What is your most extreme camera installation?

Head in the Cloud

What is your most extreme camera installation?

This one takes the cake for us! Back of a historical theater in San Luis Obispo, CA. Masonry for days and a 60+ foot drop below. Oddly enough, we don't have a scissor lift capable of going that high, so we did it from the roof. Talk about nerve racking.


The Fremont Theater is Meraki powered, through and through!


Who has mounted some cameras in crazy places besides us?We thought it would be easier to put this on after the mount. We were wrong.We thought it would be easier to put this on after the mount. We were wrong.It looks so tiny from 10 feet away!It looks so tiny from 10 feet away!And hilariously tiny from the streetAnd hilariously tiny from the streetThe long awaited viewThe long awaited view

BHC Resorts IT Department
5 Replies 5
Kind of a big deal

It's been a while, but my most extreme camera install wasn't Meraki.  When I worked in IT for a Police Department we had cameras in what you might call a rough area.  I remember having to go out to adjust them.  The area was so rough that an officer had to escort and guard us while we were working on the cameras.  By the way, this was in the middle of the day.   

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A model citizen

Ours would be the camera we have mounted on the inside of our Electrocoating process line. We are not a 24/7 manufacturing plant, so there isn't always someone on site. We have this camera on the inside of the e-coat drop tank area and have the settings to always be in night mode with IR illuminators on. This gives a fairly consistent contrast no matter the lighting outside and the IR seems to reflect well off of the ripples in the chemical solution in this tank. We use this to monitor the circulation of the chemicals in this tank (there is a HUGE investment in this tank full of chemicals). If we lose power, we have a backup generator that kicks in to power the pump that keeps this circulating, if it stops for longer than a set amount of time, the entire chemical batch is ruined. We also have a third solution that is a manual process of draining the tank to a secondary holding tank that then uses compressed air to circulate. The screenshot I have is with the plant lights on outside, it's much more detailed when it's dark. We dropped down the massive arm that moves through the semi automated process line to use as a platform so that we could get this mounted. The primary operator, backup operator, and production manager all have access to this camera feed. We have a relay setup through our burglar alarm that sends them text message alerts when we have a power failure and the backup generator is set to kick on. Since all of our network equipment are on their own dedicated battery backups, they have about a 60 minute window where they can log in and verify that the chemicals are fine.Screenshot - E-Coat Tank - 2018-04-06 at 02.05.30.png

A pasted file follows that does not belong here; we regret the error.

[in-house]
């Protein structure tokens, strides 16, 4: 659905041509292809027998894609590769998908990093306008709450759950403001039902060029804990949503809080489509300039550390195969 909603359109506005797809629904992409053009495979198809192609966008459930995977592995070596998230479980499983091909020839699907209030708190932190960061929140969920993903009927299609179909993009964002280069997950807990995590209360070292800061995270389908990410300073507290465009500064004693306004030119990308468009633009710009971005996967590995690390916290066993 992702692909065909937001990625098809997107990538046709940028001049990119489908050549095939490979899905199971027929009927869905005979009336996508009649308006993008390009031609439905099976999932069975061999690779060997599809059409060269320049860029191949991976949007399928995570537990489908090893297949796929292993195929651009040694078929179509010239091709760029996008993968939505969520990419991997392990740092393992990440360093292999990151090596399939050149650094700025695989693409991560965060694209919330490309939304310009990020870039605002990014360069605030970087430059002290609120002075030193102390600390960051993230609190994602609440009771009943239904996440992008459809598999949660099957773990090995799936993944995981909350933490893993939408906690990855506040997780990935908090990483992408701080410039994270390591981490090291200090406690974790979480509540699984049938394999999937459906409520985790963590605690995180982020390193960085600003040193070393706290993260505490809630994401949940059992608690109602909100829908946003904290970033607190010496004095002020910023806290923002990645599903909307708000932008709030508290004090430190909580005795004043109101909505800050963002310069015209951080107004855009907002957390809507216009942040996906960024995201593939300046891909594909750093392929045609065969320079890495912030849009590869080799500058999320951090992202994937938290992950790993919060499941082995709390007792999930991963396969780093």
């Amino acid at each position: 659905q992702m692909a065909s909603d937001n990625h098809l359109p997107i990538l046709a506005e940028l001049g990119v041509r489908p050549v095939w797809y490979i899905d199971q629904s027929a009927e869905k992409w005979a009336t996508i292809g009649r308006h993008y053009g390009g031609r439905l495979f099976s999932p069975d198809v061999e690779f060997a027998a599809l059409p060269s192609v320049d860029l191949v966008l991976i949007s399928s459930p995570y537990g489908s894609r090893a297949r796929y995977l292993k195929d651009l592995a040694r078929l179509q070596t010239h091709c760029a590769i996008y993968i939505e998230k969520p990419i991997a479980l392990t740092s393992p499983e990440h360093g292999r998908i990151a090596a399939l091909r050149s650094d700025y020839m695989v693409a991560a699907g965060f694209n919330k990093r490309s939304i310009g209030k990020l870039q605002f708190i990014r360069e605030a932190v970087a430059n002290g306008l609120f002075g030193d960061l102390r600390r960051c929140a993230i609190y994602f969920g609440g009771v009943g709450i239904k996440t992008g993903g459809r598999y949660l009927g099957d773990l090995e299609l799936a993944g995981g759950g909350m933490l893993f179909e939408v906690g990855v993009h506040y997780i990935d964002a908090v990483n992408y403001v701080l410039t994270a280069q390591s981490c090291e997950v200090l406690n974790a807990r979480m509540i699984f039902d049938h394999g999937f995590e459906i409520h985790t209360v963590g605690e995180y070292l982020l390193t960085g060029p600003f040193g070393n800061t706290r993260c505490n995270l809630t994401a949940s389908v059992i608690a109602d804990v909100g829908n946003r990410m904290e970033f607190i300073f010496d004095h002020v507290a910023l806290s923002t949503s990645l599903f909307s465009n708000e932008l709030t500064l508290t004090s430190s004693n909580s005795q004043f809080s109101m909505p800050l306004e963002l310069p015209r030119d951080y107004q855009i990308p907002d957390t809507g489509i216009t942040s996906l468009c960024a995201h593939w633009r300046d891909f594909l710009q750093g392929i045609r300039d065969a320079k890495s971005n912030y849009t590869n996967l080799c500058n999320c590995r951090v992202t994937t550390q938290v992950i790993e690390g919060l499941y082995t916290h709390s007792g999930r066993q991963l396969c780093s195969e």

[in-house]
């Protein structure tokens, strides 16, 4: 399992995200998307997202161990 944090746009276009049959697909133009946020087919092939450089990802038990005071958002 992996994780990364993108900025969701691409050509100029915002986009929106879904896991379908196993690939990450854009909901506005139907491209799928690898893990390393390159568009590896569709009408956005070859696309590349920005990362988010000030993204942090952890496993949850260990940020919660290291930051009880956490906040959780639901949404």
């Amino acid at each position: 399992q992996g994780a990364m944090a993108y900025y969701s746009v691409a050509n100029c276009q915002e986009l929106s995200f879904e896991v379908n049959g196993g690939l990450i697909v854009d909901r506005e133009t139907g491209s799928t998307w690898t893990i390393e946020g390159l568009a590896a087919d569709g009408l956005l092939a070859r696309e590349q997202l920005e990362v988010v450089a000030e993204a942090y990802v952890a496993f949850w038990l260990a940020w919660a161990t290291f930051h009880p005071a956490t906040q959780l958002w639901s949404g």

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That's a pretty extreme solution! Indoor or outdoor camera? Any issues with the chemicals and the camera electronics or housing yet?
BHC Resorts IT Department

@BHC_RESORTS, right now it's an MV21 in a somewhat temperature controlled environment with it's own fancy ventilation system. The camera is mounted about 10 feet above the catwalk, but on the inside for clarity (so that the camera isn't capturing through glass) and really out of reach for any potential splashing. So far we've had no issues, but I do have an MV71 that we can put up if the need arises. We have the optical zoom maxed out, so the frame makes it seem like it's much closer. 

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We have a camera on top of a building in downtown Durham, NC.


We installed it with zip ties and wood blocks because of the extreme location and inability to use a proper mounting kit.


For the last 150+ days I have been taking screenshots at Sunset.  I've attached a recent sample.


When I get to 365 pictures, I'm going to make a super-cool time lapse video.




All the Best,



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